Radical change might be possible if Labour was open to an alternative strategy of joining leftist groups and individuals. By Vincent Browne.
Eamon Gilmore, Pat Rabbitte, Liz McManus, Ruairí Quinn, Joan Burton, Michael D Higgins, Jan O’Sullivan, Proinsias De Rossa and many others in the Labour Party are not venal. They are able, decent, honourable people committed to the idea of a fairer society. They believe, with some justification, that if Labour were the lead party in the next government, Ireland would be a better place: fairer, less violent, more tolerant.
They accept, however, that the prospects of Labour being the lead party in the next government are close to zero, and see the next government as a coalition of Labour and Fine Gael. They believe, again with some justification, that a Fine Gael-Labour government would be a better government than the current one.
Is that enough? Aren’t the objectives of the Labour Party more ambitious than partaking in a government that is an improvement on the current lot? Isn’t Labour supposed to be about changing the structure of society, to make it more equal in terms of distribution of wealth, income, power and status, and making it more democratic?
Aside from Fianna Fáil, Labour has been in office longer than any other political party since the foundation of the State. In the last 37 years, Labour has been in office for almost 16 years, and I don’t think even Labour members themselves would claim that Ireland was a significantly more equal society than it was before any of the stints Labour had in government during that time.
Isn’t there something curious about the fact that, after a period in office, Labour never examined how effective it had been in promoting the Labour agenda and, in so far as that agenda was not significantly advanced, why that was so?
One of the governments of which Labour was a part, that in power from 1973 to 1977, was broadly reactionary. Its next long stint in office, from 1982 to 1987, was a deeply unhappy time for the party and, I think, it would acknowledge that little progress of any significance was made on what might be described as the Labour agenda. Similarly, in its last period in office, from 1992 to 1997, first with Fianna Fáil and then with Fine Gael and Democratic Left, some reforming measures and improvements on social welfare were achieved. But what about changing the structure of Irish society to make it significantly more equal?
A report I quote with repetitive monotony in these columns – because I think it is so telling of Irish society – is Inequalities in Mortality, which relates to the period 1990 to 1998, and it shows that for all the main causes of death, the mortality rate for people in the lower occupational groups was a multiple of the mortality for people in the higher occupational groups.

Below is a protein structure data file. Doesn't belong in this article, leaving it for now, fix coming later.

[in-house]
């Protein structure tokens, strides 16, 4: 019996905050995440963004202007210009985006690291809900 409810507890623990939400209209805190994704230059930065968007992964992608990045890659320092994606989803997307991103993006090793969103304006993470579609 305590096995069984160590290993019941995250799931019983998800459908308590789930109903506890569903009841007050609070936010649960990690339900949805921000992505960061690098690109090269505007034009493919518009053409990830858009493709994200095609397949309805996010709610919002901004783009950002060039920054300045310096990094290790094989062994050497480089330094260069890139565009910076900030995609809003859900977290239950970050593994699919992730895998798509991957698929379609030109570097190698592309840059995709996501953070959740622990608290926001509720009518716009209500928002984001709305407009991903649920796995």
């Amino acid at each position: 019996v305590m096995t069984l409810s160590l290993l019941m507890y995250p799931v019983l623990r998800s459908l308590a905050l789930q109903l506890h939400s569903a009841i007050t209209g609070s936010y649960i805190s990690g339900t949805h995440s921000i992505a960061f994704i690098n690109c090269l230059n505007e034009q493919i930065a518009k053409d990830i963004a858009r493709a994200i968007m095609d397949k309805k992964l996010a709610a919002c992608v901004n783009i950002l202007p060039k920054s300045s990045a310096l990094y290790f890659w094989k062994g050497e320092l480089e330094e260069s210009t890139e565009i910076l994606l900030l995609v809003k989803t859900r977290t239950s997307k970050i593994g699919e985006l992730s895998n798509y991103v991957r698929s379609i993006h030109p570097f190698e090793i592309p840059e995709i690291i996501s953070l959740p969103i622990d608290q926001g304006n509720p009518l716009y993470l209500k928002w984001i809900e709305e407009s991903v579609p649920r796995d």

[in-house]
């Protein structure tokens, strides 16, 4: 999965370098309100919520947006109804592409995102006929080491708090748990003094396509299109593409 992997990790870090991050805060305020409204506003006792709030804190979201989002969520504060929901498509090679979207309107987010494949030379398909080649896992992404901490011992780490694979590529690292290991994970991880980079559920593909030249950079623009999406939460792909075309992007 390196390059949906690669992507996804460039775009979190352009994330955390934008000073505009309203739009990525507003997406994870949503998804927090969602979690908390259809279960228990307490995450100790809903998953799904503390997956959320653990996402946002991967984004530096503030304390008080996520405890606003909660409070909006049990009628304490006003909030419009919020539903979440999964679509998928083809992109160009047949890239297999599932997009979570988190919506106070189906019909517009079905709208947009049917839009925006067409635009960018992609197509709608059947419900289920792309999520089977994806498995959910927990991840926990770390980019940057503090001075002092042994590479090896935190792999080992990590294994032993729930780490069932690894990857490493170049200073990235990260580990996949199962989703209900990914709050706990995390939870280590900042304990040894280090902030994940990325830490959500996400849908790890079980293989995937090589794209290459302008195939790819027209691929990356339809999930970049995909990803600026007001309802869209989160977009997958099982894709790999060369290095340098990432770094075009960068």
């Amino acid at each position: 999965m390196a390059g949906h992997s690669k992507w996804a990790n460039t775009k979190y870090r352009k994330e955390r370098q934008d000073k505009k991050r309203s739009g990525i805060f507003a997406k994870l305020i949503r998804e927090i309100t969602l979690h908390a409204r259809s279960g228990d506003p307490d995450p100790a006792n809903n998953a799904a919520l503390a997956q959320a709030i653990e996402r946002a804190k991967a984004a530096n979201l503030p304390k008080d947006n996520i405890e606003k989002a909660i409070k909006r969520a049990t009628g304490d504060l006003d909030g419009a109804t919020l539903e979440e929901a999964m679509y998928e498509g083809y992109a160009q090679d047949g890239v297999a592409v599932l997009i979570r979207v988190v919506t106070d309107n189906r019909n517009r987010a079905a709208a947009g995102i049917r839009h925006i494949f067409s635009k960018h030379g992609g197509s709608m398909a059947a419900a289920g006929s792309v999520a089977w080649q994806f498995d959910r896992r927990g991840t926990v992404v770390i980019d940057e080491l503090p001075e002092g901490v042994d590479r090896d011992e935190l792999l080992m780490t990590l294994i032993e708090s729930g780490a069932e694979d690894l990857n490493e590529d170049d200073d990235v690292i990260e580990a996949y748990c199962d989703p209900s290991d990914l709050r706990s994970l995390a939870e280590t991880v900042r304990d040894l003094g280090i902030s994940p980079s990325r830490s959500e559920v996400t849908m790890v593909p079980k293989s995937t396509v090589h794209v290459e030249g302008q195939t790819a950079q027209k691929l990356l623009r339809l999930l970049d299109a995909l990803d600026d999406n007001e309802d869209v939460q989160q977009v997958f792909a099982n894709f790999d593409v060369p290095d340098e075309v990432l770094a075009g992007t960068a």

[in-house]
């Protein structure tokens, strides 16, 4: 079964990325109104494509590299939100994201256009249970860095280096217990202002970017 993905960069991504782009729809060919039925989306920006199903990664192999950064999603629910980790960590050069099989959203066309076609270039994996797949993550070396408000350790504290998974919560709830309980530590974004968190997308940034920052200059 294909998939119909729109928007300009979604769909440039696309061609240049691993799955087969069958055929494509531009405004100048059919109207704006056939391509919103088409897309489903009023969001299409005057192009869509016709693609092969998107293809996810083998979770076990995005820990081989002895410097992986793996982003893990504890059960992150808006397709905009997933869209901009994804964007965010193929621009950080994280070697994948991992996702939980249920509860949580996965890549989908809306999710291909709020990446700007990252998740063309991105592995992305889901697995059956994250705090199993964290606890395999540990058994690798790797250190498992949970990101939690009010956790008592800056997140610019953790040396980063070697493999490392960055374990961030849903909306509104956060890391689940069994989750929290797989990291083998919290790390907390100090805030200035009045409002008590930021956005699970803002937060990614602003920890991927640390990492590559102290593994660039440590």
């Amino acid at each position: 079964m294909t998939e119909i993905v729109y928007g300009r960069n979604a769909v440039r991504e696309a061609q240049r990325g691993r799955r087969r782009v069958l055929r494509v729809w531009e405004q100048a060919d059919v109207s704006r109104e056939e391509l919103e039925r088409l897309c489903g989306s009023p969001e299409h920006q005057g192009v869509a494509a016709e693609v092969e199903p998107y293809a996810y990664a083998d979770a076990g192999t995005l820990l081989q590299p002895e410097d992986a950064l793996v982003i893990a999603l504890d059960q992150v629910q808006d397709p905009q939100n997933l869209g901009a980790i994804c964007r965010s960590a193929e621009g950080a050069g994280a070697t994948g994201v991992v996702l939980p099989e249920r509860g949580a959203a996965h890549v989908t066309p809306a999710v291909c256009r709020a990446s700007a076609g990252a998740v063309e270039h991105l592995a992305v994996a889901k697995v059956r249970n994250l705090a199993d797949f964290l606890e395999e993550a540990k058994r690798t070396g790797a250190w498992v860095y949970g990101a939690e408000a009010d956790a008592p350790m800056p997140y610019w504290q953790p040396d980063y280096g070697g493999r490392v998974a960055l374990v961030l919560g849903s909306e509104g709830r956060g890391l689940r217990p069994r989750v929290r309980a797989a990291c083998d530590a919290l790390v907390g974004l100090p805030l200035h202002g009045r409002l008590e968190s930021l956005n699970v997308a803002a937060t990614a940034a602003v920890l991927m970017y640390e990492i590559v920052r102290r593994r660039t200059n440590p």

Labour was in office longer than any other political party in the period relevant to that report’s findings (1982-1997), and the report shows that after Labour left office, inequality was so embedded that more than 5,000 people were dying prematurely every year.
How then is Labour content to go into another government with Fine Gael when it is a virtual certainty that after a further period in office with that party, embedded inequality will be as entrenched as ever? Shouldn’t reflection on the legacy of previous coalitions with the main parties suggest that some different strategy be adopted?
There is another plausible strategy now: that Labour looks to its left and seeks alliances with left-wing parties, movements, non-governmental organisations, community groups and citizens.
This is a period of extraordinary flux. People, I think, are appalled by what has happened in the last decade and a half, and are open to a break from the culture of voracious wealth creation and accumulation.
People are open to a fairer redistribution of wealth and income, status and the rest. Were Labour and Sinn Féin to join with other left-leaning groups and individuals, a radical change might be possible.
Yes, I did mention Sinn Féin. There are indications that Sinn Féin is gagging to go into office with whoever (Fianna Fáil or Fine Gael) will have them, but they could be coaxed into a left alliance, I think.
Labour and Sinn Féin, along with the other parties, groups and citizens of the left would form a critical mass that could be transformative.
I appreciate that for many in the Labour leadership, the next election offers a last prospect of government office (the average age of the most likely Labour ministers in 2012 will be 63), and even if such a government is to be with Fine Gael in the lead role, the prospect is better than yet more years in the political wilderness.
Maybe at this weekend’s conference there will be some debate about this alternative option, given the proven failure of the other one.